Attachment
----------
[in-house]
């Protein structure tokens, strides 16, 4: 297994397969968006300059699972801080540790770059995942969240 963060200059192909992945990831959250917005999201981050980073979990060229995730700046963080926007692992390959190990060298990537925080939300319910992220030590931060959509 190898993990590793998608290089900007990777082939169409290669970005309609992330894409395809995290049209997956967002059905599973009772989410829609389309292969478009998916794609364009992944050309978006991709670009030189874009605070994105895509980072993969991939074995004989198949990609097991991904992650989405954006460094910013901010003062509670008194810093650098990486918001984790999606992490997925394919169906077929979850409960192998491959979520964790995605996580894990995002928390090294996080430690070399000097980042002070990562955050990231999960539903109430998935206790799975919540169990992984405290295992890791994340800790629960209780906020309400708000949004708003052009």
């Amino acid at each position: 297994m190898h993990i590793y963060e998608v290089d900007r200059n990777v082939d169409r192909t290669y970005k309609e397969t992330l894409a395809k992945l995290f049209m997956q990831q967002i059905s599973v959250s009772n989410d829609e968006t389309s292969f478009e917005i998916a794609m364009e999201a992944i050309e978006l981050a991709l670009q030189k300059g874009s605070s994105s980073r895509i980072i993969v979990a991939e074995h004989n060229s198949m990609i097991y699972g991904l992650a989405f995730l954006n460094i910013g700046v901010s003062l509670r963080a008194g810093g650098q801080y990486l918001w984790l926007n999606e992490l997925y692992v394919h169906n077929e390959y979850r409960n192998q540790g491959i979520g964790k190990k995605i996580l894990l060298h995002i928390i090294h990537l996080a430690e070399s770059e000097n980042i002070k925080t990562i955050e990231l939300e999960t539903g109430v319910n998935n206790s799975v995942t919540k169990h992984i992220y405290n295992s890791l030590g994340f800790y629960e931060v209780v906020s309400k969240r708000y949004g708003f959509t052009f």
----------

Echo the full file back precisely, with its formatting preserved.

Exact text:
[in-house]
């Protein structure tokens, strides 16, 4: 297994397969968006300059699972801080540790770059995942969240 963060200059192909992945990831959250917005999201981050980073979990060229995730700046963080926007692992390959190990060298990537925080939300319910992220030590931060959509 190898993990590793998608290089900007990777082939169409290669970005309609992330894409395809995290049209997956967002059905599973009772989410829609389309292969478009998916794609364009992944050309978006991709670009030189874009605070994105895509980072993969991939074995004989198949990609097991991904992650989405954006460094910013901010003062509670008194810093650098990486918001984790999606992490997925394919169906077929979850409960192998491959979520964790995605996580894990995002928390090294996080430690070399000097980042002070990562955050990231999960539903109430998935206790799975919540169990992984405290295992890791994340800790629960209780906020309400708000949004708003052009």
């Amino acid at each position: 297994m190898h993990i590793y963060e998608v290089d900007r200059n990777v082939d169409r192909t290669y970005k309609e397969t992330l894409a395809k992945l995290f049209m997956q990831q967002i059905s599973v959250s009772n989410d829609e968006t389309s292969f478009e917005i998916a794609m364009e999201a992944i050309e978006l981050a991709l670009q030189k300059g874009s605070s994105s980073r895509i980072i993969v979990a991939e074995h004989n060229s198949m990609i097991y699972g991904l992650a989405f995730l954006n460094i910013g700046v901010s003062l509670r963080a008194g810093g650098q801080y990486l918001w984790l926007n999606e992490l997925y692992v394919h169906n077929e390959y979850r409960n192998q540790g491959i979520g964790k190990k995605i996580l894990l060298h995002i928390i090294h990537l996080a430690e070399s770059e000097n980042i002070k925080t990562i955050e990231l939300e999960t539903g109430v319910n998935n206790s799975v995942t919540k169990h992984i992220y405290n295992s890791l030590g994340f800790y629960e931060v209780v906020s309400k969240r708000y949004g708003f959509t052009f």